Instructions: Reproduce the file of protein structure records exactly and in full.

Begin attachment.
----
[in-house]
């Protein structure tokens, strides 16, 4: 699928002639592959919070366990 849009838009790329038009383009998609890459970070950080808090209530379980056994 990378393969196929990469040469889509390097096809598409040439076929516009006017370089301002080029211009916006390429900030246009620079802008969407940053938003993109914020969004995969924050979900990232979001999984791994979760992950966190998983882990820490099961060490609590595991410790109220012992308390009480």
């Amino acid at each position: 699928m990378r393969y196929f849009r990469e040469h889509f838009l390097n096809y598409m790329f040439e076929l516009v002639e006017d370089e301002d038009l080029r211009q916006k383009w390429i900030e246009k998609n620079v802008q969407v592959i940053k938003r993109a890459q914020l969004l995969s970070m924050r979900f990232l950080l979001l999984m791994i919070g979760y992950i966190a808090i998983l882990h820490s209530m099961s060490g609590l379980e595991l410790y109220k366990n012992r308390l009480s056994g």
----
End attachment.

[in-house]
């Protein structure tokens, strides 16, 4: 699928002639592959919070366990 849009838009790329038009383009998609890459970070950080808090209530379980056994 990378393969196929990469040469889509390097096809598409040439076929516009006017370089301002080029211009916006390429900030246009620079802008969407940053938003993109914020969004995969924050979900990232979001999984791994979760992950966190998983882990820490099961060490609590595991410790109220012992308390009480």
């Amino acid at each position: 699928m990378r393969y196929f849009r990469e040469h889509f838009l390097n096809y598409m790329f040439e076929l516009v002639e006017d370089e301002d038009l080029r211009q916006k383009w390429i900030e246009k998609n620079v802008q969407v592959i940053k938003r993109a890459q914020l969004l995969s970070m924050r979900f990232l950080l979001l999984m791994i919070g979760y992950i966190a808090i998983l882990h820490s209530m099961s060490g609590l379980e595991l410790y109220k366990n012992r308390l009480s056994g």